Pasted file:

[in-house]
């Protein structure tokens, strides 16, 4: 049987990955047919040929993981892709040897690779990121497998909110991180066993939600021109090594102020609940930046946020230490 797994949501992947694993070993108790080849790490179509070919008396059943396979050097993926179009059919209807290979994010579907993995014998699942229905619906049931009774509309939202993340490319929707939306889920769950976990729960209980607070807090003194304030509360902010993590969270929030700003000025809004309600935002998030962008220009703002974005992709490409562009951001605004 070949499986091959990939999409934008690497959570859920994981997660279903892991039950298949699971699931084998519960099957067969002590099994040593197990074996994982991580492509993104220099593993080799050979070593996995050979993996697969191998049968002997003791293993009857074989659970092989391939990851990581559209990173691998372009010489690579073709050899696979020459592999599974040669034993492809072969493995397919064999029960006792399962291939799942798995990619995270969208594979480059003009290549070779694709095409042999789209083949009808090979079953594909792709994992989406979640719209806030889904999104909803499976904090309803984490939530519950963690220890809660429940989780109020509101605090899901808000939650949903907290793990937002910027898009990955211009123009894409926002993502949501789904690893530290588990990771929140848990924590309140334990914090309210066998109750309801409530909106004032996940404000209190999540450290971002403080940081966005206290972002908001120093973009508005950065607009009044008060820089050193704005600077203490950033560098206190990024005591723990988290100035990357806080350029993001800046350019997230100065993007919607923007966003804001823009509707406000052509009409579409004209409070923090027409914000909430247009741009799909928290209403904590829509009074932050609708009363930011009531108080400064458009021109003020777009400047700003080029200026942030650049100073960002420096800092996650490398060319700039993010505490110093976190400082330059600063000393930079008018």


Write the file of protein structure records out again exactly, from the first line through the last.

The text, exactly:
[in-house]
């Protein structure tokens, strides 16, 4: 049987990955047919040929993981892709040897690779990121497998909110991180066993939600021109090594102020609940930046946020230490 797994949501992947694993070993108790080849790490179509070919008396059943396979050097993926179009059919209807290979994010579907993995014998699942229905619906049931009774509309939202993340490319929707939306889920769950976990729960209980607070807090003194304030509360902010993590969270929030700003000025809004309600935002998030962008220009703002974005992709490409562009951001605004 070949499986091959990939999409934008690497959570859920994981997660279903892991039950298949699971699931084998519960099957067969002590099994040593197990074996994982991580492509993104220099593993080799050979070593996995050979993996697969191998049968002997003791293993009857074989659970092989391939990851990581559209990173691998372009010489690579073709050899696979020459592999599974040669034993492809072969493995397919064999029960006792399962291939799942798995990619995270969208594979480059003009290549070779694709095409042999789209083949009808090979079953594909792709994992989406979640719209806030889904999104909803499976904090309803984490939530519950963690220890809660429940989780109020509101605090899901808000939650949903907290793990937002910027898009990955211009123009894409926002993502949501789904690893530290588990990771929140848990924590309140334990914090309210066998109750309801409530909106004032996940404000209190999540450290971002403080940081966005206290972002908001120093973009508005950065607009009044008060820089050193704005600077203490950033560098206190990024005591723990988290100035990357806080350029993001800046350019997230100065993007919607923007966003804001823009509707406000052509009409579409004209409070923090027409914000909430247009741009799909928290209403904590829509009074932050609708009363930011009531108080400064458009021109003020777009400047700003080029200026942030650049100073960002420096800092996650490398060319700039993010505490110093976190400082330059600063000393930079008018």